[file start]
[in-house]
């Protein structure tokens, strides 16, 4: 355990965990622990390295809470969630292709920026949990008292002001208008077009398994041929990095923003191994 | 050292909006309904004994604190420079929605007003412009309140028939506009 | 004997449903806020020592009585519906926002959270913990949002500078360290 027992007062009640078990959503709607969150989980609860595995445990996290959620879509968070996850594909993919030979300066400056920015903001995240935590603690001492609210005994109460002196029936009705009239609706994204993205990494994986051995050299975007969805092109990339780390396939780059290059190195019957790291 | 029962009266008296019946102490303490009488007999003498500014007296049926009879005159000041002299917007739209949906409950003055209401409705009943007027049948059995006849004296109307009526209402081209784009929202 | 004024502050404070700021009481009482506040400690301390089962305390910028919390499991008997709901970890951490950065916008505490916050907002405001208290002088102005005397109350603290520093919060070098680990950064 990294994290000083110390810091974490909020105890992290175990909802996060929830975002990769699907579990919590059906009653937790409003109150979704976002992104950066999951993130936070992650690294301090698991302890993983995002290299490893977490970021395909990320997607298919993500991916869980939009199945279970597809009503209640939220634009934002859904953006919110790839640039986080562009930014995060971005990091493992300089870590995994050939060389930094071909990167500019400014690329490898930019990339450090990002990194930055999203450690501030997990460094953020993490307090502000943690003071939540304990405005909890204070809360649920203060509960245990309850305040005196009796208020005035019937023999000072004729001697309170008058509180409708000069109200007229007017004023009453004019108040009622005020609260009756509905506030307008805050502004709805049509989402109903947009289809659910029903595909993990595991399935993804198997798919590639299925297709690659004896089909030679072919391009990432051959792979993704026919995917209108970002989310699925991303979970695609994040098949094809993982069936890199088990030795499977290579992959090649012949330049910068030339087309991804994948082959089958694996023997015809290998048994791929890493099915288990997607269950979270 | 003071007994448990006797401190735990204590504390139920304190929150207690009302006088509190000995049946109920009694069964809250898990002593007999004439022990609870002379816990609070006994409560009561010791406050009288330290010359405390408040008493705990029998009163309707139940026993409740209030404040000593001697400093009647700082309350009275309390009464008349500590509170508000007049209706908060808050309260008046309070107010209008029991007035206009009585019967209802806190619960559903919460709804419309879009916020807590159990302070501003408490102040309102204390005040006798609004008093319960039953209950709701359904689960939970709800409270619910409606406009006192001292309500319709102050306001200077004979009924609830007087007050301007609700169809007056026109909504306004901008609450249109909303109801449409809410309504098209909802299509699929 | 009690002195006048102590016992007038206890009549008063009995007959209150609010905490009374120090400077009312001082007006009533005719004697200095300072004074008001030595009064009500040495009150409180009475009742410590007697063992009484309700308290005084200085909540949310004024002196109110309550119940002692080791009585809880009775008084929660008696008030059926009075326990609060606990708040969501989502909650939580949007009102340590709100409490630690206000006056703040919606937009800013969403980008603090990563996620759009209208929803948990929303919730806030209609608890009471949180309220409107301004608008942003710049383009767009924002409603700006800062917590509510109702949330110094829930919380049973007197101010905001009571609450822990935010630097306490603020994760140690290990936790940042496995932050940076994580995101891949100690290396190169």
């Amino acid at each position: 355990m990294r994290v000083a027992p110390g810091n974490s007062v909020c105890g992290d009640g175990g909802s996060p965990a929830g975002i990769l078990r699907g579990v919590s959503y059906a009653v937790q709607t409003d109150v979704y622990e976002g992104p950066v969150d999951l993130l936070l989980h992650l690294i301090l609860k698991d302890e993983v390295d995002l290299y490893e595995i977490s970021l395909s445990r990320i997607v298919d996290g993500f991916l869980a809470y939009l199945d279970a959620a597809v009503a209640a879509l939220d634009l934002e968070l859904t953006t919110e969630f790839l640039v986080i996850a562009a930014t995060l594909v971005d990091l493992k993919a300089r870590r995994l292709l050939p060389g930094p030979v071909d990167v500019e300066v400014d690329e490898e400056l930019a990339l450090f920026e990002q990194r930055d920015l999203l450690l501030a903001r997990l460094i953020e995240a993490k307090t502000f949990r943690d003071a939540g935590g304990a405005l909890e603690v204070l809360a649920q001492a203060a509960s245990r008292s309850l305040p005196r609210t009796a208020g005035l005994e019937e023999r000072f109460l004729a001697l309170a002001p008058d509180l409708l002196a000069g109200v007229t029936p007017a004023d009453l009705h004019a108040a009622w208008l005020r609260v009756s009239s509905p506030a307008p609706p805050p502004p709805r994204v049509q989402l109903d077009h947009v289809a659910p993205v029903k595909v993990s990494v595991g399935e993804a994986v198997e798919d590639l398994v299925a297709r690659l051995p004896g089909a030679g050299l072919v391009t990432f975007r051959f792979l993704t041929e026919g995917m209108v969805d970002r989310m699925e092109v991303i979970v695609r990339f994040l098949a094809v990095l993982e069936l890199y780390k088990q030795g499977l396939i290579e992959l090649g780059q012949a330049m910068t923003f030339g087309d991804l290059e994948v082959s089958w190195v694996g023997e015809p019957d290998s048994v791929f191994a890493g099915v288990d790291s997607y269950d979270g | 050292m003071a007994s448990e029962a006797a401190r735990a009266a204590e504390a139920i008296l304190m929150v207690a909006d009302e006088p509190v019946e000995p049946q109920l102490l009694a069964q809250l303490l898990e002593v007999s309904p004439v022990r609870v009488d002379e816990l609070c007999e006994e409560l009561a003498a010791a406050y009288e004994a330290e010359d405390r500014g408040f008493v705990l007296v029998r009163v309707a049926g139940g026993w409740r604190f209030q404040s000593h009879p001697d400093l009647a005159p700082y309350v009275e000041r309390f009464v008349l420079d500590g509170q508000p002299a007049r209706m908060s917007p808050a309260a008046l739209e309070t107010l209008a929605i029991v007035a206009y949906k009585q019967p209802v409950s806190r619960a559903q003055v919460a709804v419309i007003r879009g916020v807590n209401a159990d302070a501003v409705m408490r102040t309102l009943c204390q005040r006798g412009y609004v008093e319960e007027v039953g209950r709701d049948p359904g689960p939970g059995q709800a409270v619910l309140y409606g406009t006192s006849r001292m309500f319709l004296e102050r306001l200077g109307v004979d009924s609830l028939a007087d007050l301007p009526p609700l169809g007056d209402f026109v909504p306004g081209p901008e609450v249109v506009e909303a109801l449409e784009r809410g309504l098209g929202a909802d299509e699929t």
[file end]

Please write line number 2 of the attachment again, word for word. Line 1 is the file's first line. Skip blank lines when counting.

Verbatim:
């Protein structure tokens, strides 16, 4: 355990965990622990390295809470969630292709920026949990008292002001208008077009398994041929990095923003191994 | 050292909006309904004994604190420079929605007003412009309140028939506009 | 004997449903806020020592009585519906926002959270913990949002500078360290 027992007062009640078990959503709607969150989980609860595995445990996290959620879509968070996850594909993919030979300066400056920015903001995240935590603690001492609210005994109460002196029936009705009239609706994204993205990494994986051995050299975007969805092109990339780390396939780059290059190195019957790291 | 029962009266008296019946102490303490009488007999003498500014007296049926009879005159000041002299917007739209949906409950003055209401409705009943007027049948059995006849004296109307009526209402081209784009929202 | 004024502050404070700021009481009482506040400690301390089962305390910028919390499991008997709901970890951490950065916008505490916050907002405001208290002088102005005397109350603290520093919060070098680990950064 990294994290000083110390810091974490909020105890992290175990909802996060929830975002990769699907579990919590059906009653937790409003109150979704976002992104950066999951993130936070992650690294301090698991302890993983995002290299490893977490970021395909990320997607298919993500991916869980939009199945279970597809009503209640939220634009934002859904953006919110790839640039986080562009930014995060971005990091493992300089870590995994050939060389930094071909990167500019400014690329490898930019990339450090990002990194930055999203450690501030997990460094953020993490307090502000943690003071939540304990405005909890204070809360649920203060509960245990309850305040005196009796208020005035019937023999000072004729001697309170008058509180409708000069109200007229007017004023009453004019108040009622005020609260009756509905506030307008805050502004709805049509989402109903947009289809659910029903595909993990595991399935993804198997798919590639299925297709690659004896089909030679072919391009990432051959792979993704026919995917209108970002989310699925991303979970695609994040098949094809993982069936890199088990030795499977290579992959090649012949330049910068030339087309991804994948082959089958694996023997015809290998048994791929890493099915288990997607269950979270 | 003071007994448990006797401190735990204590504390139920304190929150207690009302006088509190000995049946109920009694069964809250898990002593007999004439022990609870002379816990609070006994409560009561010791406050009288330290010359405390408040008493705990029998009163309707139940026993409740209030404040000593001697400093009647700082309350009275309390009464008349500590509170508000007049209706908060808050309260008046309070107010209008029991007035206009009585019967209802806190619960559903919460709804419309879009916020807590159990302070501003408490102040309102204390005040006798609004008093319960039953209950709701359904689960939970709800409270619910409606406009006192001292309500319709102050306001200077004979009924609830007087007050301007609700169809007056026109909504306004901008609450249109909303109801449409809410309504098209909802299509699929 | 009690002195006048102590016992007038206890009549008063009995007959209150609010905490009374120090400077009312001082007006009533005719004697200095300072004074008001030595009064009500040495009150409180009475009742410590007697063992009484309700308290005084200085909540949310004024002196109110309550119940002692080791009585809880009775008084929660008696008030059926009075326990609060606990708040969501989502909650939580949007009102340590709100409490630690206000006056703040919606937009800013969403980008603090990563996620759009209208929803948990929303919730806030209609608890009471949180309220409107301004608008942003710049383009767009924002409603700006800062917590509510109702949330110094829930919380049973007197101010905001009571609450822990935010630097306490603020994760140690290990936790940042496995932050940076994580995101891949100690290396190169």